Preprint Review Version 1 Preserved in Portico This version is not peer-reviewed

Inflammatory Responses during Tumour Initiation: From Zebrafish Transgenic Models of Cancer to Evidence from Mouse and Man

Version 1 : Received: 14 March 2020 / Approved: 16 March 2020 / Online: 16 March 2020 (01:31:28 CET)

A peer-reviewed article of this Preprint also exists.

Elliot, A.; Myllymäki, H.; Feng, Y. Inflammatory Responses during Tumour Initiation: From Zebrafish Transgenic Models of Cancer to Evidence from Mouse and Man. Cells 2020, 9, 1018. Elliot, A.; Myllymäki, H.; Feng, Y. Inflammatory Responses during Tumour Initiation: From Zebrafish Transgenic Models of Cancer to Evidence from Mouse and Man. Cells 2020, 9, 1018.

Journal reference: Cells 2020, 9, 1018
DOI: 10.3390/cells9041018

Abstract

The zebrafish is now an important model organism for cancer biology studies and provides some unique and complementary opportunities in comparison to the mammalian equivalent. The translucency of zebrafish has allowed in vivo live imaging studies of tumour initiation and progression at the cellular level thus providing novel insights into our understanding of cancer. Here we summarise and discuss available transgenic zebrafish tumour models and what we have gleaned from them with respect to cancer inflammation. In particular, we focus on the host inflammatory response toward transformed cells during the pre-neoplastic stage of tumour development. We discuss features of tumour associated macrophages and neutrophils in mammalian models and present evidence which supports the idea that these inflammatory cells promote early stage tumour development and progression. Direct live imaging of tumour initiation in zebrafish models has shown that the intrinsic inflammation induced by pre-neoplastic cells is tumour promoting. Signals mediating leukocyte recruitment to pre-neoplastic cells in zebrafish correspond to signals mediating leukocyte recruitment in mammalian tumours. The activation state of macrophages and neutrophils recruited to pre-neoplastic cells appears to be heterogenous, as seen in mammalian models, which provides an opportunity to study the plasticity of innate immune cells during tumour initiation. Although several potential mechanisms are described that might mediate the trophic function of innate immune cells during tumour initiation in zebrafish, there are several unknowns that are yet to be resolved. Rapid advancement of genetic tools and imaging technologies for zebrafish will facilitate research into the mechanisms that modulate leukocyte function during tumour initiation and identify targets for cancer prevention.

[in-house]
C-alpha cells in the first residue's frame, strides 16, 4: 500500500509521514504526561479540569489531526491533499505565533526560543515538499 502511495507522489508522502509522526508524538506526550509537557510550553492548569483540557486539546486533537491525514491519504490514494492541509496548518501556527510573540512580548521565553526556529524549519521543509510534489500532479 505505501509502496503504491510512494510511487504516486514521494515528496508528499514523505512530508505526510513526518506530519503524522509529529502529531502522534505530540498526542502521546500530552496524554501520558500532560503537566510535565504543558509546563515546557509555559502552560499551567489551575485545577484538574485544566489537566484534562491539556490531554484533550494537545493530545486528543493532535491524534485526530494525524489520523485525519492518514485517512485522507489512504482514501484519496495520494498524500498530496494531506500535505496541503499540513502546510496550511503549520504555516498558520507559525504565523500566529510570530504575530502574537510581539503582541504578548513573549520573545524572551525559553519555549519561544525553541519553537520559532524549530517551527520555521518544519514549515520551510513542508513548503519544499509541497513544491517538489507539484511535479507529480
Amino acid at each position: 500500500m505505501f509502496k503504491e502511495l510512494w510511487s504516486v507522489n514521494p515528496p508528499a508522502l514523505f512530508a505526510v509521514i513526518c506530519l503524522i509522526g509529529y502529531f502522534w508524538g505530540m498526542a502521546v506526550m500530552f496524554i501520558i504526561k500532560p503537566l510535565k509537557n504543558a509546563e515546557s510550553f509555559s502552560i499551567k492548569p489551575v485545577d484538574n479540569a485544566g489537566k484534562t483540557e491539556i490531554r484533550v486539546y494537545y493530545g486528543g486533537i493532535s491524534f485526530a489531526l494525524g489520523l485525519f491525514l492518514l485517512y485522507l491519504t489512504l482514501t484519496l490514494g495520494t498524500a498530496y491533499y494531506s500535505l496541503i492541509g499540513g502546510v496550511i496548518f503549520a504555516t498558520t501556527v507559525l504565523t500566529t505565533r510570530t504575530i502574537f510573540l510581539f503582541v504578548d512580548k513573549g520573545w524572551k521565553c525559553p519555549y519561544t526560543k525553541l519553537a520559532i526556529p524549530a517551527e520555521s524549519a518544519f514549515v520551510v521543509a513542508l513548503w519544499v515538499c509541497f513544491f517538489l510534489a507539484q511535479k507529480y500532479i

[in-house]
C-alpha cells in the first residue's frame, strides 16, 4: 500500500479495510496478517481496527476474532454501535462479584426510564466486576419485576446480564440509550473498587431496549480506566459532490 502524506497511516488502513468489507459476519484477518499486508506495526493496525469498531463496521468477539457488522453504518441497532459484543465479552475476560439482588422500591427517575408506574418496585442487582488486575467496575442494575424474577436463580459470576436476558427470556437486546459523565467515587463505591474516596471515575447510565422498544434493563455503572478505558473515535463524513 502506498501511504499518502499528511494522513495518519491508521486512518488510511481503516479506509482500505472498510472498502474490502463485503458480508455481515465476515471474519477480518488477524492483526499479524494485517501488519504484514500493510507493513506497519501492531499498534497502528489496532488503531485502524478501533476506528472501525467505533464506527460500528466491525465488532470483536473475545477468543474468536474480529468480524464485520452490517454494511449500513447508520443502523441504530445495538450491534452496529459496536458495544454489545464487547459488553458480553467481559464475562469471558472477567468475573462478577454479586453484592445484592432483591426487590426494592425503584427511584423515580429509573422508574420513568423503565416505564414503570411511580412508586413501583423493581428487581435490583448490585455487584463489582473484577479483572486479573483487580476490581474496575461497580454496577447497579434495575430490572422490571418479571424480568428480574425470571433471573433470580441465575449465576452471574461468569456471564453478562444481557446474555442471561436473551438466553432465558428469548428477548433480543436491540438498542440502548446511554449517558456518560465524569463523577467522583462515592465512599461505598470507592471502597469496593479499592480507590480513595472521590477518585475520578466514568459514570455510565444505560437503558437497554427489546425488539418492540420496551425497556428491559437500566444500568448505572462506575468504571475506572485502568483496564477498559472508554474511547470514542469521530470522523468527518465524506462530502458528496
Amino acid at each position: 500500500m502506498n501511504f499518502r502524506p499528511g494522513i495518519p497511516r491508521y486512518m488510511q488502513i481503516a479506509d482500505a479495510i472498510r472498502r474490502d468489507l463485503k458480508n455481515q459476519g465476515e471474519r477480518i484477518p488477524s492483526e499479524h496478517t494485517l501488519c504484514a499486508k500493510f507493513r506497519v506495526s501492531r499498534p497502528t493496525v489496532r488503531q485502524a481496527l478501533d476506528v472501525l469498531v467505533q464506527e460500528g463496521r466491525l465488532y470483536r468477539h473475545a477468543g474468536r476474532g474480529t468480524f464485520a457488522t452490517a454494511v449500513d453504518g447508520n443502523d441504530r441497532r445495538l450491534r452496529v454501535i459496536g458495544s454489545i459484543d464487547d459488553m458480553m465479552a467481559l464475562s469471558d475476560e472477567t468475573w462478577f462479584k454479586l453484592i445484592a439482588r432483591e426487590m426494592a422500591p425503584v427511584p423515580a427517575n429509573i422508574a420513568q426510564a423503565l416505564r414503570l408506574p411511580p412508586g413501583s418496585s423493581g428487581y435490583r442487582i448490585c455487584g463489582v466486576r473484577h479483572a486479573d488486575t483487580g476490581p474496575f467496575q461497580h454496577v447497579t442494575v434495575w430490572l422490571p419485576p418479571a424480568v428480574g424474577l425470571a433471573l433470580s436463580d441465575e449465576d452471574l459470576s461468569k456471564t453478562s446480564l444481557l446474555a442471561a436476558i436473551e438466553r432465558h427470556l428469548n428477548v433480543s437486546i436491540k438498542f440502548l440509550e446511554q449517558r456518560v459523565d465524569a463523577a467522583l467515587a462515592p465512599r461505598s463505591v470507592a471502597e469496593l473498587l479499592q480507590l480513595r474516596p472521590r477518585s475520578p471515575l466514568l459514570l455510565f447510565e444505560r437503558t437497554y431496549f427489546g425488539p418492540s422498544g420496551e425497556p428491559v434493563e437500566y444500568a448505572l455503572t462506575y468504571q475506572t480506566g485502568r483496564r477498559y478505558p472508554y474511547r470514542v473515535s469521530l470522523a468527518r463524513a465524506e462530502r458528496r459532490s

Subject Areas

zebrafish; inflammation; tumour initiation; macrophage; neutrophil; cancer; pre-neoplastic; live imaging; tumourigenesis; tumour model

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